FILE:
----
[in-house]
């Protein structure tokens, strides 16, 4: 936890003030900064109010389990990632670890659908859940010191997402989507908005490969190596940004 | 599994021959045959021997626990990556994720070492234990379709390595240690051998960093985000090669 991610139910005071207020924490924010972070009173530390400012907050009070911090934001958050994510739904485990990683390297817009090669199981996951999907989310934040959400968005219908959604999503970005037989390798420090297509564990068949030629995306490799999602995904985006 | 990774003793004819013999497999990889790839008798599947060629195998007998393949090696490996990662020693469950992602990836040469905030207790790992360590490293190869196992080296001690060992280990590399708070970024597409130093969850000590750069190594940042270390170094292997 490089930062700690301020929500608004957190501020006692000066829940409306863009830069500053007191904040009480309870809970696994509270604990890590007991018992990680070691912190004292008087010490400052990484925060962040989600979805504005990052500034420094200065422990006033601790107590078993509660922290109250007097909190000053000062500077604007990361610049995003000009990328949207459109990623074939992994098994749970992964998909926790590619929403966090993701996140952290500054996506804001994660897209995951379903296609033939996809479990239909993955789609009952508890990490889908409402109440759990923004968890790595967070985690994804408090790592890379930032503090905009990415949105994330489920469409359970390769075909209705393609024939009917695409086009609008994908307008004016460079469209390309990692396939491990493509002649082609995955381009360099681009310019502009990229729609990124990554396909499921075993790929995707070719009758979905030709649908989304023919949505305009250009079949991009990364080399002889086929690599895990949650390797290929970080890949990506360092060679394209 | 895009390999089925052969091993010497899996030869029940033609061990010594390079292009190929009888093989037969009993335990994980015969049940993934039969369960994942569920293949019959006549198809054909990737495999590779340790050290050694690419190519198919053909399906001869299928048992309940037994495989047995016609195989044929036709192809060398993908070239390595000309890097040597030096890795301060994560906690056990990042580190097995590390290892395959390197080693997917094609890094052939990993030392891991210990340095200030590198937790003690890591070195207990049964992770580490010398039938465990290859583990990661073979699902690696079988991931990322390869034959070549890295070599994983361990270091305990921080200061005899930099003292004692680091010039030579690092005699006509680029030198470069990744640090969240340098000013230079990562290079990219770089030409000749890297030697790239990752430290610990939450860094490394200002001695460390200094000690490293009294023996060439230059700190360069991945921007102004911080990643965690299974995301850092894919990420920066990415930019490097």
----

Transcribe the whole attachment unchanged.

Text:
[in-house]
């Protein structure tokens, strides 16, 4: 936890003030900064109010389990990632670890659908859940010191997402989507908005490969190596940004 | 599994021959045959021997626990990556994720070492234990379709390595240690051998960093985000090669 991610139910005071207020924490924010972070009173530390400012907050009070911090934001958050994510739904485990990683390297817009090669199981996951999907989310934040959400968005219908959604999503970005037989390798420090297509564990068949030629995306490799999602995904985006 | 990774003793004819013999497999990889790839008798599947060629195998007998393949090696490996990662020693469950992602990836040469905030207790790992360590490293190869196992080296001690060992280990590399708070970024597409130093969850000590750069190594940042270390170094292997 490089930062700690301020929500608004957190501020006692000066829940409306863009830069500053007191904040009480309870809970696994509270604990890590007991018992990680070691912190004292008087010490400052990484925060962040989600979805504005990052500034420094200065422990006033601790107590078993509660922290109250007097909190000053000062500077604007990361610049995003000009990328949207459109990623074939992994098994749970992964998909926790590619929403966090993701996140952290500054996506804001994660897209995951379903296609033939996809479990239909993955789609009952508890990490889908409402109440759990923004968890790595967070985690994804408090790592890379930032503090905009990415949105994330489920469409359970390769075909209705393609024939009917695409086009609008994908307008004016460079469209390309990692396939491990493509002649082609995955381009360099681009310019502009990229729609990124990554396909499921075993790929995707070719009758979905030709649908989304023919949505305009250009079949991009990364080399002889086929690599895990949650390797290929970080890949990506360092060679394209 | 895009390999089925052969091993010497899996030869029940033609061990010594390079292009190929009888093989037969009993335990994980015969049940993934039969369960994942569920293949019959006549198809054909990737495999590779340790050290050694690419190519198919053909399906001869299928048992309940037994495989047995016609195989044929036709192809060398993908070239390595000309890097040597030096890795301060994560906690056990990042580190097995590390290892395959390197080693997917094609890094052939990993030392891991210990340095200030590198937790003690890591070195207990049964992770580490010398039938465990290859583990990661073979699902690696079988991931990322390869034959070549890295070599994983361990270091305990921080200061005899930099003292004692680091010039030579690092005699006509680029030198470069990744640090969240340098000013230079990562290079990219770089030409000749890297030697790239990752430290610990939450860094490394200002001695460390200094000690490293009294023996060439230059700190360069991945921007102004911080990643965690299974995301850092894919990420920066990415930019490097």